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Fortnightly Magazine - February 1 1999

in each one?


Don't give up subsidies for deserving rate classes. Rates in many states violate even the most widely accepted

cost-of-service principles. Inadvertent subsidies are a disservice

to the public; when intentional, they're simply bad policy.


Wait for the "win-win." Politicians want change with no change. But it can't be done.


Maintain tax revenues. Property taxes are either ad valorem or they are not. Face facts:

Tax shifts may be unavoidable under restructuring.


Save all jobs. Keeping employees on board to do unnecessary jobs doesn't

help them or society. A healthy economy offers the best

route to new jobs.


No plant closures. Running obsolete plants will boost costs, stifle innovation and

discourage new investment in research and development.


Mandatory ISOs to run transmission. Our natural gas pipelines are investor-owned. The system works

well and is increasingly competitive. Why not a "for-profit" or

"competitive" sector for electric transmission?*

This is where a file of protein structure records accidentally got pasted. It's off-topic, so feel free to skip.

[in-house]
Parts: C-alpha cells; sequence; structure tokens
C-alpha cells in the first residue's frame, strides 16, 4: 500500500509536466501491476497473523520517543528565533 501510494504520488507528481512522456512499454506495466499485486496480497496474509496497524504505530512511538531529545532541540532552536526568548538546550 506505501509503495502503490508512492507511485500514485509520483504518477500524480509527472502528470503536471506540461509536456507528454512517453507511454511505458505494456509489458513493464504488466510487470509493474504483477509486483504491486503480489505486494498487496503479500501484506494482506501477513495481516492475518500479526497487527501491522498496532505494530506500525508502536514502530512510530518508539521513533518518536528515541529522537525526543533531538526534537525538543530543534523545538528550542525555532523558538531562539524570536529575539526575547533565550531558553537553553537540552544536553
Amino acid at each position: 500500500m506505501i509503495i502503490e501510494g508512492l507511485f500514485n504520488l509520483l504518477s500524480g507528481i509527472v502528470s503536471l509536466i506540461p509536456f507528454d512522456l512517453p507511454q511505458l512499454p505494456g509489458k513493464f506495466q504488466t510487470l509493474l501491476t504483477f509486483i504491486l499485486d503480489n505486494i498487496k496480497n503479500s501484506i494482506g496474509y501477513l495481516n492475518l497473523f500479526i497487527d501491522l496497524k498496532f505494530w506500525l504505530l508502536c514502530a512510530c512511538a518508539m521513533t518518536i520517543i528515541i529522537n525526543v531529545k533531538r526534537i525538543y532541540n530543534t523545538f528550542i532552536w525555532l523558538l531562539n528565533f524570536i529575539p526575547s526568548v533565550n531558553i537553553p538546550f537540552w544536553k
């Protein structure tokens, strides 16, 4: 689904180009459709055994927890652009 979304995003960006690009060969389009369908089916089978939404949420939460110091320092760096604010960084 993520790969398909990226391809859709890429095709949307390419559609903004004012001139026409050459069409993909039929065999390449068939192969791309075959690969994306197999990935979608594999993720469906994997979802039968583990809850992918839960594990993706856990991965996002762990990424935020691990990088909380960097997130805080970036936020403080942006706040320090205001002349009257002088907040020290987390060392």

Only with a guaranteed rate cut. I say, "Rate cut today, then we talk."


Not without tax funding for "public benefits." Do we really need an entirely new round of targeted programs

to favor demand-side management, environmental pork or

other technologies loaded onto electric and gas rates as

a hidden tax or a price exacted for doing what's right?

* New ultra-high-voltage DC cryogenic lines in pipeline corridors may be able to compete against established, above-ground high-voltage systems. In fact, even the wireless transmission of electric power was proposed by the turn-of-the-century inventor and electrical genius Nikola Tesla before his death during World War II. (I understand that some of Tesla's papers are still classified as "secret" by the U.S. government.)


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